By Laurel White
A new partnership between the UW–Madison School of Education and Milwaukee Public Schools aims to combat a shortage of special education teachers in one of the state’s most high-needs school districts by training and placing 36 master’s-level special education teachers in Milwaukee schools over the next five years.
The program is the second iteration of the UW–Madison Special Education Teacher Residency Program, which first launched in 2018. The 14-month initiative incorporates on-the-job training through a 10-month teaching residency, paired with a master’s-level teacher preparation program at UW–Madison. At the end of the program, the residents will be eligible for a master’s degree and Wisconsin licensure as a K-12 special education teacher.
“We are thrilled to begin a new chapter for this program, which will help address the special education teacher shortage in Wisconsin and promote improved academic achievement and engagement of Wisconsin students with disabilities,” says Kimber Wilkerson, professor in the School of Education’s Department of Rehabilitation Psychology and Special Education.
According to a 2023 report from the Wisconsin Policy Forum, a statewide nonprofit research organization, emergency licenses for special education teachers in Wisconsin more than tripled between 2013 and 2022. Emergency licenses are issued when school districts cannot find a licensed teacher to fill a position.
Wilkerson secured U.S. Department of Education grant funding for the new residency program with Beverly Trezek, an associate professor in the Department of Rehabilitation Psychology and Special Education and the Tashia F. Morgridge Distinguished Chair in Reading.
Wilkerson says she’s looking forward to partnering with Wisconsin’s largest school district to address crucial workforce and classroom needs. The first UW–Madison Special Education Teacher Residency Program focused on training and placing special education teachers in rural schools throughout Wisconsin.
“It seemed like a natural extension to partner with Milwaukee,” Wilkerson says. “Milwaukee has historically been a district with workforce challenges — just like any large, urban district that serves a high proportion of students with financial needs.”
Wilkerson says the Milwaukee Public School system brings some exciting strengths to the partnership, including robust infrastructure and access to highly-trained, specialized personnel.
Michael Harris, senior director of talent management for Milwaukee Public Schools, says the district sees the partnership as a promising way to increase the teacher pipeline.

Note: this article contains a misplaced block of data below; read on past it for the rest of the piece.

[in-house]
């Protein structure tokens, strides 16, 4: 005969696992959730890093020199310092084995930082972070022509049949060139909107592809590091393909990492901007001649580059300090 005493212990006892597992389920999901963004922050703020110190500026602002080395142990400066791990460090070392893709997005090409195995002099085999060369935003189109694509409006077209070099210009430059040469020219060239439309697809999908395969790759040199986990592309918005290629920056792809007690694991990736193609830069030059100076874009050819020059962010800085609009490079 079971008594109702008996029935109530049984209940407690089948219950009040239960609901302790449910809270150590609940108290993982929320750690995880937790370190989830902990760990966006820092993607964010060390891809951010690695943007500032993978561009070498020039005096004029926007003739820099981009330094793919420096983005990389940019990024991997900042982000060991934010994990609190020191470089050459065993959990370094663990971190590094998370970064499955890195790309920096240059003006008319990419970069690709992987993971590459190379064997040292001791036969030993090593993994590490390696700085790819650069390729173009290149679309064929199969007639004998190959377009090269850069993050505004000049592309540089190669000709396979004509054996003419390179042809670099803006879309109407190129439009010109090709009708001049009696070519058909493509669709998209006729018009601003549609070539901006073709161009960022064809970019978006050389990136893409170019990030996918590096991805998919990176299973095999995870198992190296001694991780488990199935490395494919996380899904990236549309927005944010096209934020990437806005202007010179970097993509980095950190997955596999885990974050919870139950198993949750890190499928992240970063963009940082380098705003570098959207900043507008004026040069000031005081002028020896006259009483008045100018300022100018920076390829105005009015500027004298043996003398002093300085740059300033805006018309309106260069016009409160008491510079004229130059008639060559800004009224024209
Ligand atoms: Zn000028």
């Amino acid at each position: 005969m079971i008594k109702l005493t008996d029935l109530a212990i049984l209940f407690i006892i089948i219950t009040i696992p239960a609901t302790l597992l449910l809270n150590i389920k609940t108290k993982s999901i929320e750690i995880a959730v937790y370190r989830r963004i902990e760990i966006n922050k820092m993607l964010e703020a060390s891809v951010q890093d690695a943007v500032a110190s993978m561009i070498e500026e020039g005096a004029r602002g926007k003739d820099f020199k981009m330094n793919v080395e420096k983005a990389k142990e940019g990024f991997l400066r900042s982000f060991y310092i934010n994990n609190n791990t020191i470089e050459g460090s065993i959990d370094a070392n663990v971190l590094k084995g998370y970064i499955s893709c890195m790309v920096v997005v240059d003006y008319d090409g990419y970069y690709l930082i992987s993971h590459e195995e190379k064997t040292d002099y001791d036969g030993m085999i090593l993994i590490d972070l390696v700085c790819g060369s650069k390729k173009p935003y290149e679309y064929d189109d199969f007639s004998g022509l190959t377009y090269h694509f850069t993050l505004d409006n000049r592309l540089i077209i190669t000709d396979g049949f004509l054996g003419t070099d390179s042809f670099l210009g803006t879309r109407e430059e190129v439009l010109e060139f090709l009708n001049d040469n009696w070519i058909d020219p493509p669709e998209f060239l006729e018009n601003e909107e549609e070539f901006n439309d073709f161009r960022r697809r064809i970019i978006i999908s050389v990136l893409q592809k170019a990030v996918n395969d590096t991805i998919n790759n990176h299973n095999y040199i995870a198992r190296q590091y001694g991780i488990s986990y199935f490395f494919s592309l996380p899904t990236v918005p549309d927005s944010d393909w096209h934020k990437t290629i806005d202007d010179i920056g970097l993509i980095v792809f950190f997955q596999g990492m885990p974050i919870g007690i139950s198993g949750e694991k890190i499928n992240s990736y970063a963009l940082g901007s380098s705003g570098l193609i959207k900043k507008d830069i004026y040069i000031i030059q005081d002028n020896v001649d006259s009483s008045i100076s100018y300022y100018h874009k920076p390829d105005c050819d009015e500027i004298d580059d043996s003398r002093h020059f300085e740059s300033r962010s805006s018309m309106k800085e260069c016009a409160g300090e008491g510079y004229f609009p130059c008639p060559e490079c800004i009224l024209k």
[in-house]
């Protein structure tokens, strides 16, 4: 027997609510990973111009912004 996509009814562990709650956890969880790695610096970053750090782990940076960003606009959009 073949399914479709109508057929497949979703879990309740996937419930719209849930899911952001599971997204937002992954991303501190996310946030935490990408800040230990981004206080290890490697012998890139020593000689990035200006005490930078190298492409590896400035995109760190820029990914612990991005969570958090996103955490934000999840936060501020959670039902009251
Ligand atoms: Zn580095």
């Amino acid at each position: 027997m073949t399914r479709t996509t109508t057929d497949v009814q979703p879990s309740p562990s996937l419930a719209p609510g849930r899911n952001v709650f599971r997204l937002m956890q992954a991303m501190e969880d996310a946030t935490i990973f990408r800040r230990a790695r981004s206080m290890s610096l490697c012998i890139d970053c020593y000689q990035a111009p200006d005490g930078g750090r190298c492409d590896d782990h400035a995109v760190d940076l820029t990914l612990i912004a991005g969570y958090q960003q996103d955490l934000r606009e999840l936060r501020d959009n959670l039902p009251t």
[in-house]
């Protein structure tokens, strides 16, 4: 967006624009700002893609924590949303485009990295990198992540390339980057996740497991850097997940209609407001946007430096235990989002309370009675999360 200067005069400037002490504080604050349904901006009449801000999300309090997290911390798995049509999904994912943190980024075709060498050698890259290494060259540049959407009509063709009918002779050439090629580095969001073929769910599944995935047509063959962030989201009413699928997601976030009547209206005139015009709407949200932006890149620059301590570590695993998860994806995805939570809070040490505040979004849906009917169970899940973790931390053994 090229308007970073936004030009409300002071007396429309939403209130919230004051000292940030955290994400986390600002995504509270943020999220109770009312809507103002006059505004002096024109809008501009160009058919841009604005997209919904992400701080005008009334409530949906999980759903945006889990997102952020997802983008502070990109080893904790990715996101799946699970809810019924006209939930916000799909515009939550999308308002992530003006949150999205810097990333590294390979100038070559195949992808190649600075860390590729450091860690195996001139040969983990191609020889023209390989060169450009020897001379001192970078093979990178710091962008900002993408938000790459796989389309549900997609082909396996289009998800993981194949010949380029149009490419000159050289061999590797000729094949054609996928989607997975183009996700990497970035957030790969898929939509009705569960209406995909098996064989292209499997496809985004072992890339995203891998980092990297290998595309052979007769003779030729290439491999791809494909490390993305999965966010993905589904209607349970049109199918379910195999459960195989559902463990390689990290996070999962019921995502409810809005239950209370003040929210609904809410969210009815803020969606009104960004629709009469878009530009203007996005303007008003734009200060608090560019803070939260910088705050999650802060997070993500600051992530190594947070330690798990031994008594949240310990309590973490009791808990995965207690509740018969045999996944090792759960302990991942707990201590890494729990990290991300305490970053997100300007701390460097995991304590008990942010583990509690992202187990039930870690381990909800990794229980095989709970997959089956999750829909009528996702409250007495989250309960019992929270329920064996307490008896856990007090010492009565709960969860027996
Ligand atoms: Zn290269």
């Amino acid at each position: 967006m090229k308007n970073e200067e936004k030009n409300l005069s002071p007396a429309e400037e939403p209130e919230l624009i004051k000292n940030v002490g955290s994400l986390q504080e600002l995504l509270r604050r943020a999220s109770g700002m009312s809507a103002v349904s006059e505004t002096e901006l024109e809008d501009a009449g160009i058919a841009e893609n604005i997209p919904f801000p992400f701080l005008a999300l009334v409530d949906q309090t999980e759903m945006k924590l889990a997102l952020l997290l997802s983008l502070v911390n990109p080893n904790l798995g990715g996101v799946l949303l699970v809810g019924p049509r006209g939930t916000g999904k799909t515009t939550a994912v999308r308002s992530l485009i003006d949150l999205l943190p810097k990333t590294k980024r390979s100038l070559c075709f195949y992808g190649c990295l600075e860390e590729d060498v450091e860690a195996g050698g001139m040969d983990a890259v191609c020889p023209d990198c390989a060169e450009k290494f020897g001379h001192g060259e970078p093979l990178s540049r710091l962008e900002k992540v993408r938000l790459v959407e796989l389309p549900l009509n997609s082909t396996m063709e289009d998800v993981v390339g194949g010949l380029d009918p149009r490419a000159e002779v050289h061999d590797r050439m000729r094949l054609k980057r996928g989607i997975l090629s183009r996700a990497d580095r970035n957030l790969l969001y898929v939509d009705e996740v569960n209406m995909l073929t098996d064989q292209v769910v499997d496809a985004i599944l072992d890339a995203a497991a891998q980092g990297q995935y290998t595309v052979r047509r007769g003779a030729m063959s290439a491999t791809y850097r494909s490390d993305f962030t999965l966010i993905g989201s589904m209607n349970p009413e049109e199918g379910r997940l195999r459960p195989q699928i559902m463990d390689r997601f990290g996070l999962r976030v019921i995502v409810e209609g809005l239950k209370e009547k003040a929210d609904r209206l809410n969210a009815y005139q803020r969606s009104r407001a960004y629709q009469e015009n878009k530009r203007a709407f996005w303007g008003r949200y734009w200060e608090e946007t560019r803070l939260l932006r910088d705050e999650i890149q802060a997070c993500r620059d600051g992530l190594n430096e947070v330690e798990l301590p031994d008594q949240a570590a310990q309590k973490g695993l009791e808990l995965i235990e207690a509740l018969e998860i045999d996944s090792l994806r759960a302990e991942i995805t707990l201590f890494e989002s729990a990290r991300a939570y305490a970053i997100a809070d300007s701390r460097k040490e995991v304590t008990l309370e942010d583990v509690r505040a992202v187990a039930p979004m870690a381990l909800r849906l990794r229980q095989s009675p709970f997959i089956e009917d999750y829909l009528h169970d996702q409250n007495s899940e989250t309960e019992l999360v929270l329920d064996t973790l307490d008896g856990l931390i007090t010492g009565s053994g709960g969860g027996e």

“Partnering with UW–Madison is another way for us to ensure we are developing and supporting new educators entering the field,” Harris says. “Our goal is to develop these teachers in residency in MPS to start, stay, and succeed in our school district to support our students, families, and communities to improve student outcomes.”
Harris says the district also appreciates the opportunity to recognize and celebrate the skills of its veteran special education teachers as they serve as mentors to residents.
“We have so many amazing educators in our school district. This is one way to showcase them while developing others to do this very important work — teach,” he says.
Trezek says a residency program that runs for an entire academic year provides rich opportunities for the residents, the schools they teach in, and the UW–Madison educators who are building the residents’ skill sets.
“When I’ve worked with residents in classes, it’s always been very exciting to see how what I’m teaching is immediately impacting teachers and students in schools,” Trezek says. “I’m excited about the opportunities to collaborate with the mentors and residents around the reading content that I teach, and to see how we’re preparing students to work in a variety of settings.”
In addition to training and mentorship, residents in the program are provided a one-year living stipend of $46,500. In return, they agree to teach in a Milwaukee Public Schools school for three years following completion of the program. Upon graduation, they will receive support from School of Education faculty and staff in the form of professional development opportunities, participation in an online community of practice, and site visits, if needed.
Residents are also eligible for the UW–Madison School of Education Wisconsin Teacher Pledge Program. Under that program, which was just extended through the 2026-27 academic year, the School of Education pledges to pay the equivalent of in-state tuition and fees, testing, and licensing costs for teacher education students who pledge to work at a Wisconsin PK-12 school for three to four years after graduation.
The residency program will launch its recruitment efforts this fall. The first round of 12 residents is expected to enter Milwaukee classrooms in the fall of 2024. Additional cohorts of 12 will begin teaching residencies in the fall of 2025 and 2026.
For more information about the residency program, please contact Kimber Wilkerson at email@example.com.